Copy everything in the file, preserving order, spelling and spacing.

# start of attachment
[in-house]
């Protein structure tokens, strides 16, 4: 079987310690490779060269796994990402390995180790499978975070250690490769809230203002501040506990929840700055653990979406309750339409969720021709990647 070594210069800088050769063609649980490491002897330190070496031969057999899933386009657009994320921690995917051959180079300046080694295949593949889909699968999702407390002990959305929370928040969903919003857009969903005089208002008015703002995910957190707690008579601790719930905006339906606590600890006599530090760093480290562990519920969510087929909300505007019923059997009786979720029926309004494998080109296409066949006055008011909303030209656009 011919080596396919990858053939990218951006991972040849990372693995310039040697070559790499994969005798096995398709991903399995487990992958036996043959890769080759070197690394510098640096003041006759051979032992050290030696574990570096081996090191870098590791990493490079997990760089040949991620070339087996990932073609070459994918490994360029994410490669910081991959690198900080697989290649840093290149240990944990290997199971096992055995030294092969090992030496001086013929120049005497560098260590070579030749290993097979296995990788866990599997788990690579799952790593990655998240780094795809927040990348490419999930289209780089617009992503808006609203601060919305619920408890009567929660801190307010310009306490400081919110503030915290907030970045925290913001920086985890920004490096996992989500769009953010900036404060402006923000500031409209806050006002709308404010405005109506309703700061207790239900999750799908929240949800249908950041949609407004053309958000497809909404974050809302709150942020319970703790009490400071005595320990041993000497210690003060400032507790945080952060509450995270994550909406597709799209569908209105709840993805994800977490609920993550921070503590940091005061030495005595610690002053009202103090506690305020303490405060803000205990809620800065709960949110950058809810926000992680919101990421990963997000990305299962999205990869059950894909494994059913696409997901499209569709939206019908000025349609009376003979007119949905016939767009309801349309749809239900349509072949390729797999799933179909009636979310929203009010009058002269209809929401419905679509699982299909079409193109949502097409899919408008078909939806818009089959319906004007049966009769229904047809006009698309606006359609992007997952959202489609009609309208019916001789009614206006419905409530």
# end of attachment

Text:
[in-house]
């Protein structure tokens, strides 16, 4: 079987310690490779060269796994990402390995180790499978975070250690490769809230203002501040506990929840700055653990979406309750339409969720021709990647 070594210069800088050769063609649980490491002897330190070496031969057999899933386009657009994320921690995917051959180079300046080694295949593949889909699968999702407390002990959305929370928040969903919003857009969903005089208002008015703002995910957190707690008579601790719930905006339906606590600890006599530090760093480290562990519920969510087929909300505007019923059997009786979720029926309004494998080109296409066949006055008011909303030209656009 011919080596396919990858053939990218951006991972040849990372693995310039040697070559790499994969005798096995398709991903399995487990992958036996043959890769080759070197690394510098640096003041006759051979032992050290030696574990570096081996090191870098590791990493490079997990760089040949991620070339087996990932073609070459994918490994360029994410490669910081991959690198900080697989290649840093290149240990944990290997199971096992055995030294092969090992030496001086013929120049005497560098260590070579030749290993097979296995990788866990599997788990690579799952790593990655998240780094795809927040990348490419999930289209780089617009992503808006609203601060919305619920408890009567929660801190307010310009306490400081919110503030915290907030970045925290913001920086985890920004490096996992989500769009953010900036404060402006923000500031409209806050006002709308404010405005109506309703700061207790239900999750799908929240949800249908950041949609407004053309958000497809909404974050809302709150942020319970703790009490400071005595320990041993000497210690003060400032507790945080952060509450995270994550909406597709799209569908209105709840993805994800977490609920993550921070503590940091005061030495005595610690002053009202103090506690305020303490405060803000205990809620800065709960949110950058809810926000992680919101990421990963997000990305299962999205990869059950894909494994059913696409997901499209569709939206019908000025349609009376003979007119949905016939767009309801349309749809239900349509072949390729797999799933179909009636979310929203009010009058002269209809929401419905679509699982299909079409193109949502097409899919408008078909939806818009089959319906004007049966009769229904047809006009698309606006359609992007997952959202489609009609309208019916001789009614206006419905409530």